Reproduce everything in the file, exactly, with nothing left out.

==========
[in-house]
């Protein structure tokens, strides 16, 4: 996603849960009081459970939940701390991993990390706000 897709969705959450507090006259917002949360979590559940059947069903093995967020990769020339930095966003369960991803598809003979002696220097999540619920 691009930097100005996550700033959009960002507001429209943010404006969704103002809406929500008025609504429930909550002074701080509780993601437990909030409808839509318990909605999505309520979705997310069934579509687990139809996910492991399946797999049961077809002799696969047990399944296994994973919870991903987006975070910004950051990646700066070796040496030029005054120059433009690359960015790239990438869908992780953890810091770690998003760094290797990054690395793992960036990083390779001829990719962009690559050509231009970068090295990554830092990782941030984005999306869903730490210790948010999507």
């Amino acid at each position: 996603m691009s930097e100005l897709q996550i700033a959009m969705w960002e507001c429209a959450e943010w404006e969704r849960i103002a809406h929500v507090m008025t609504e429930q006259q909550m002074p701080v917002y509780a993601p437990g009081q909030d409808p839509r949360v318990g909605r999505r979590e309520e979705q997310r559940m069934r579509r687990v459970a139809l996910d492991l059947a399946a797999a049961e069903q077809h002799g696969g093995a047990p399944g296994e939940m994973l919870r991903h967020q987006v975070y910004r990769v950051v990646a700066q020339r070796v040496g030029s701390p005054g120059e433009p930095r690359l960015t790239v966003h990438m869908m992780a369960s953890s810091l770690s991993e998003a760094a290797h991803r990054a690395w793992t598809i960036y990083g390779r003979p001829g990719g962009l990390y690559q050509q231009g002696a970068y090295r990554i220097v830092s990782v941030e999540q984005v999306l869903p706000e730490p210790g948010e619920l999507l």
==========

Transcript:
[in-house]
């Protein structure tokens, strides 16, 4: 996603849960009081459970939940701390991993990390706000 897709969705959450507090006259917002949360979590559940059947069903093995967020990769020339930095966003369960991803598809003979002696220097999540619920 691009930097100005996550700033959009960002507001429209943010404006969704103002809406929500008025609504429930909550002074701080509780993601437990909030409808839509318990909605999505309520979705997310069934579509687990139809996910492991399946797999049961077809002799696969047990399944296994994973919870991903987006975070910004950051990646700066070796040496030029005054120059433009690359960015790239990438869908992780953890810091770690998003760094290797990054690395793992960036990083390779001829990719962009690559050509231009970068090295990554830092990782941030984005999306869903730490210790948010999507």
């Amino acid at each position: 996603m691009s930097e100005l897709q996550i700033a959009m969705w960002e507001c429209a959450e943010w404006e969704r849960i103002a809406h929500v507090m008025t609504e429930q006259q909550m002074p701080v917002y509780a993601p437990g009081q909030d409808p839509r949360v318990g909605r999505r979590e309520e979705q997310r559940m069934r579509r687990v459970a139809l996910d492991l059947a399946a797999a049961e069903q077809h002799g696969g093995a047990p399944g296994e939940m994973l919870r991903h967020q987006v975070y910004r990769v950051v990646a700066q020339r070796v040496g030029s701390p005054g120059e433009p930095r690359l960015t790239v966003h990438m869908m992780a369960s953890s810091l770690s991993e998003a760094a290797h991803r990054a690395w793992t598809i960036y990083g390779r003979p001829g990719g962009l990390y690559q050509q231009g002696a970068y090295r990554i220097v830092s990782v941030e999540q984005v999306l869903p706000e730490p210790g948010e619920l999507l």